About 747,000 Canadians have some form of dementia. The number may rise to 1.4 million in 15 years.

About 747,000 Canadians have some form of dementia. The number may rise to 1.4 million in 15 years.
Photo Credit: CBC

Attitudes towards dementia need change: group

There are many misconceptions and outdated attitudes towards dementia, says Mary Schulz, education director at the Alzheimer Society of Canada. The society has just kicked off a social-media campaign to reduce the stigma around the disease.

Stigma can be worse than the diagnosis

About 747,000 Canadians have some form of dementia and the number is expected to rise to 1.4 million in the next 15 years. It is very difficult for people when they are diagnosed with dementia, but many say the attitude they face when they tell others is even harder to take.

Schulz says, a July 2015 survey confirms that many Canadians have misconceptions about dementia. Forty-seven per cent of Canadians said they believe a person with dementia cannot live well.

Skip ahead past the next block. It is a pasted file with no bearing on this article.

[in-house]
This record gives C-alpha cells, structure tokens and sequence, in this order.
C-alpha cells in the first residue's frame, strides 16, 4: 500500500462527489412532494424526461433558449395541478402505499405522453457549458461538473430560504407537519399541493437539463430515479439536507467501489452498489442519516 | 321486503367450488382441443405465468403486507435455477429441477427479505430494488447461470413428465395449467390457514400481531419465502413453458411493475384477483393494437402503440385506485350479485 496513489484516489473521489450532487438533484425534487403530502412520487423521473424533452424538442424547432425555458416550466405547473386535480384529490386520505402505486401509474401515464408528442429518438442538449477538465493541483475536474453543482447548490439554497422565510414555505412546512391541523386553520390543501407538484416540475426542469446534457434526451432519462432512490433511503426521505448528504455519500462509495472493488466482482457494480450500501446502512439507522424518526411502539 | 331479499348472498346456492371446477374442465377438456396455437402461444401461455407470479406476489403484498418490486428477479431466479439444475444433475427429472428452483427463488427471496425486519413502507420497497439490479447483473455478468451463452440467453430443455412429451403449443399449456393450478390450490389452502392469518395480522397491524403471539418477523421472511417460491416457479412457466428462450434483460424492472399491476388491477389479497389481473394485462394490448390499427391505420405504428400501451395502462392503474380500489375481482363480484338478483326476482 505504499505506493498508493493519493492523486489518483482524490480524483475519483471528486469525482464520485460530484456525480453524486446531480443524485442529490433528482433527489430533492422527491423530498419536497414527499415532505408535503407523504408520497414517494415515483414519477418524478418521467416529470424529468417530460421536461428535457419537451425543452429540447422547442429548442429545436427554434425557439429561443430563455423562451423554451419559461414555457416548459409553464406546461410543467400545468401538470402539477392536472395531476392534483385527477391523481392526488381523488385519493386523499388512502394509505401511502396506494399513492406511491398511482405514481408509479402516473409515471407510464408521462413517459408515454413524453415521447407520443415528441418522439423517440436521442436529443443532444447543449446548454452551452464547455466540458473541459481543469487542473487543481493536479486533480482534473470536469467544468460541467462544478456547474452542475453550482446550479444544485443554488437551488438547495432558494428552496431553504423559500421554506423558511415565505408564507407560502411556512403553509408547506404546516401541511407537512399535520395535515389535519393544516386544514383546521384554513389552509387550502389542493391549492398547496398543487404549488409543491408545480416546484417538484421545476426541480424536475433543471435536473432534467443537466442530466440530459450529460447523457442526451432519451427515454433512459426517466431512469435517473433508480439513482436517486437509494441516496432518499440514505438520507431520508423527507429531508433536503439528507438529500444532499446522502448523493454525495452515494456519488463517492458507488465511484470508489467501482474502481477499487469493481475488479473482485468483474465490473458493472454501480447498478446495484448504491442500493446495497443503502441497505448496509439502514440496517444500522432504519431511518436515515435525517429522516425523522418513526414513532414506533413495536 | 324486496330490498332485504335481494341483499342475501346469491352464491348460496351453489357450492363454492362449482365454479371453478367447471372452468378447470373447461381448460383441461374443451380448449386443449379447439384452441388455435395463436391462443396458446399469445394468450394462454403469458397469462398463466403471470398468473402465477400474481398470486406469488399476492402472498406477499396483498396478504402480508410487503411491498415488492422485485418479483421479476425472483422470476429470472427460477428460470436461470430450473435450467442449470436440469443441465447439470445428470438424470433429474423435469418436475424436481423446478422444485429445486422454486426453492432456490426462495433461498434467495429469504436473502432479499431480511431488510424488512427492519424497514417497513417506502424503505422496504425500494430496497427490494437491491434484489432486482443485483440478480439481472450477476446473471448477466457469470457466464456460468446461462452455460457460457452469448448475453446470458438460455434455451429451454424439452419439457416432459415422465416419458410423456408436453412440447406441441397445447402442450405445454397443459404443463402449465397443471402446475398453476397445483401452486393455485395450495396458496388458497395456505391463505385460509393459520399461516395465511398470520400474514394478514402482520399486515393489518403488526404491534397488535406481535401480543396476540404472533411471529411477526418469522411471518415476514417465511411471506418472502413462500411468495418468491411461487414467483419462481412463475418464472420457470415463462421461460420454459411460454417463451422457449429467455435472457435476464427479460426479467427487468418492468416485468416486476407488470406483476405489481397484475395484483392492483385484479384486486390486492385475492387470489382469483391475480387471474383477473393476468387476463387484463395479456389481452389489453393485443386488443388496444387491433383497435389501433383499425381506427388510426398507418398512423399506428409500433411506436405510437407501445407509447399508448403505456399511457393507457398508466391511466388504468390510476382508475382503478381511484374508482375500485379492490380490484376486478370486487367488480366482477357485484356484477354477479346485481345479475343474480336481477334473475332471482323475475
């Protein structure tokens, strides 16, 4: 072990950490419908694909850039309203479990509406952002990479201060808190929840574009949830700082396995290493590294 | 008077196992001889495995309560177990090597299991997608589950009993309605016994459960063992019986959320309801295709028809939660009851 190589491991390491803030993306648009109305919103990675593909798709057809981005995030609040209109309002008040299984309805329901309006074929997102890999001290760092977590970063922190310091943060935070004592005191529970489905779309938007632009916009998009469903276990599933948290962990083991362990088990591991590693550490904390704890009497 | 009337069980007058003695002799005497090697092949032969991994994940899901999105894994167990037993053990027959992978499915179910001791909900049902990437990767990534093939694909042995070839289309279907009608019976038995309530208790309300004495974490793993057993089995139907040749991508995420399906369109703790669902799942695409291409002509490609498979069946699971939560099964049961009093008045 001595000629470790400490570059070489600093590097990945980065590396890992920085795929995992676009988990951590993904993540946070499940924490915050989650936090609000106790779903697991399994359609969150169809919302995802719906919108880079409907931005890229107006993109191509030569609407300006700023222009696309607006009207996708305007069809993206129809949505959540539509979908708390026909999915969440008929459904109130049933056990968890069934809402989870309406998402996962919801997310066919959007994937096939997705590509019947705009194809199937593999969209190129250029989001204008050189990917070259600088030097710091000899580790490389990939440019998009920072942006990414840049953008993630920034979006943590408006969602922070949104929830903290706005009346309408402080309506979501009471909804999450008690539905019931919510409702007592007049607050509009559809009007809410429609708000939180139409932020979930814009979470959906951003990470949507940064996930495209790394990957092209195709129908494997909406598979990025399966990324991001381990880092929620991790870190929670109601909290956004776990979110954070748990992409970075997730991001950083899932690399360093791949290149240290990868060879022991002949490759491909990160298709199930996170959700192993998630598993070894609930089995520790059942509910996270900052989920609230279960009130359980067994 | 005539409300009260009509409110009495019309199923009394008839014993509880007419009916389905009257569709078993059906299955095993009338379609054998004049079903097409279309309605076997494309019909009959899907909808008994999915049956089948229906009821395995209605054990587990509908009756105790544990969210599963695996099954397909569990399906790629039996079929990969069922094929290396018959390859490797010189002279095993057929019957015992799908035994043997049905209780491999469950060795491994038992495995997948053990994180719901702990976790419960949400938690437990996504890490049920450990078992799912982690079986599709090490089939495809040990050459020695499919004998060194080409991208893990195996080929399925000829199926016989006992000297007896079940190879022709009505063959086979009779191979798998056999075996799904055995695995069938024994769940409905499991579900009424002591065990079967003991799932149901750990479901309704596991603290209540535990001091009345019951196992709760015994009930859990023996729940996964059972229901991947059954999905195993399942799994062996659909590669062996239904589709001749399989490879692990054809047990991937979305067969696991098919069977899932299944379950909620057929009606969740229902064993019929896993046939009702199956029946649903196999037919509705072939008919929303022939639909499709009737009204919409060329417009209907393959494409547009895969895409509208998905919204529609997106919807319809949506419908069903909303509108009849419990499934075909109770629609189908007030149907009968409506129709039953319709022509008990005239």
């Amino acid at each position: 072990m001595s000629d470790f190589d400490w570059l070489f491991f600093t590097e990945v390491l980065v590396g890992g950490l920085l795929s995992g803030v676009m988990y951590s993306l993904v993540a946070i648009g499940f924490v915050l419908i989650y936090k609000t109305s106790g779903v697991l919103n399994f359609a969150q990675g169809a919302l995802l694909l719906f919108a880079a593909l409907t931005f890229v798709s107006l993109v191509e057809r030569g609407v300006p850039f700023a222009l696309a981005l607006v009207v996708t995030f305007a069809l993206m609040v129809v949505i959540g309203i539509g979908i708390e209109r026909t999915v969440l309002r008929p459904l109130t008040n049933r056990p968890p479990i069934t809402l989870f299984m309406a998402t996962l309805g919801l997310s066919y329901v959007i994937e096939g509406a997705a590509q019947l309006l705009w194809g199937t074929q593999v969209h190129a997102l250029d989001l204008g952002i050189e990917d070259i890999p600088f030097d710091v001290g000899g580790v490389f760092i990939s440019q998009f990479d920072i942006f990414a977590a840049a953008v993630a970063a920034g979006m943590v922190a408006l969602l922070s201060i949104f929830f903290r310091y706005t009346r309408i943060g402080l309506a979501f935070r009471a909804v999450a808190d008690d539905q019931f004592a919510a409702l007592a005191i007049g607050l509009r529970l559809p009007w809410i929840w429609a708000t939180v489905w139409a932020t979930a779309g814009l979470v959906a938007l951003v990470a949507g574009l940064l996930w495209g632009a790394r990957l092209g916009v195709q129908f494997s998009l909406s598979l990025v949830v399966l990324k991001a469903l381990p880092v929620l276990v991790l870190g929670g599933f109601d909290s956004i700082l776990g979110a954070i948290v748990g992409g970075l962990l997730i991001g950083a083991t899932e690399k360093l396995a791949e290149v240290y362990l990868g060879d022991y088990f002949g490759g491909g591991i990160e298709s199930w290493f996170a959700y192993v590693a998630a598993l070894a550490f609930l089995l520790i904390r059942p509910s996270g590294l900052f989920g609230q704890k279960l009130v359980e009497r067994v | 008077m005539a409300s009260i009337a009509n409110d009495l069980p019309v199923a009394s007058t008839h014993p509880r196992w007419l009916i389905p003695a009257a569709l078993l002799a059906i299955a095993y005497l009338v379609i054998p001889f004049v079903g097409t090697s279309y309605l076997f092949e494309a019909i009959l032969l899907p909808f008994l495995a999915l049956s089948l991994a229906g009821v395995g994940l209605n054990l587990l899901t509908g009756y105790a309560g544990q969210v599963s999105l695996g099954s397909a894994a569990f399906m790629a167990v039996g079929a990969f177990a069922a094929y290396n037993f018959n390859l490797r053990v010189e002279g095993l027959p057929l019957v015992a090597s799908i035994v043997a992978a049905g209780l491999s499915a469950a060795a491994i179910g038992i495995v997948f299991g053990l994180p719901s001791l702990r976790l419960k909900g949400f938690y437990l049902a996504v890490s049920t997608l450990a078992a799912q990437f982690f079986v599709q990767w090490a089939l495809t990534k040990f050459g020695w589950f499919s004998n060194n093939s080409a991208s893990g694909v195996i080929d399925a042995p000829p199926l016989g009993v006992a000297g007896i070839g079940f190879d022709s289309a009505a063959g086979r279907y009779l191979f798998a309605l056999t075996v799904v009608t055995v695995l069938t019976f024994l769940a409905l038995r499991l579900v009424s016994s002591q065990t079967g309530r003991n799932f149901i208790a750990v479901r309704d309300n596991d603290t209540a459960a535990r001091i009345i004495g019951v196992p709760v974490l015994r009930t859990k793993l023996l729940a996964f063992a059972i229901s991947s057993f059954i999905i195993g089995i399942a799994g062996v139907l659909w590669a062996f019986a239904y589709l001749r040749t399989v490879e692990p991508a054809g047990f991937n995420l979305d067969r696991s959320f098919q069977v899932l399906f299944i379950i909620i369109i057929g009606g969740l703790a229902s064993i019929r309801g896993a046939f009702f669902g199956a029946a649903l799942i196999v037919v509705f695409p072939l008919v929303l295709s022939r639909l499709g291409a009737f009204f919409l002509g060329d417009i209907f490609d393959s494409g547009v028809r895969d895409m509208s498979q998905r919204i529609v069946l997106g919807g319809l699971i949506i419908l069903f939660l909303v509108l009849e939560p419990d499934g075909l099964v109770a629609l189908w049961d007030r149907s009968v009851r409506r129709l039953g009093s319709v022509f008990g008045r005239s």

Countering the myth that life is over

The “Still Here” campaign is designed to dispel what Schulz says are common myths “that people with dementia, once they are diagnosed really their life is over, that there really is nothing more to live for, nothing more to look forward to. And we know that that’s not true.

“People with dementia can live a very long time–five, 10, 15 even 20 years after diagnosis and, while there are lots of challenges with that, certainly people are contributing to their communities, they stay involved in their families, they volunteer, some of them work for quite a while. So certainly that notion that life comes to an end upon diagnosis is just not true.”


The campaign invites people to get up-to-date information about Alzheimer’s disease and other forms to dementia, to hear affected people’s stories, and to reach out to offer support.

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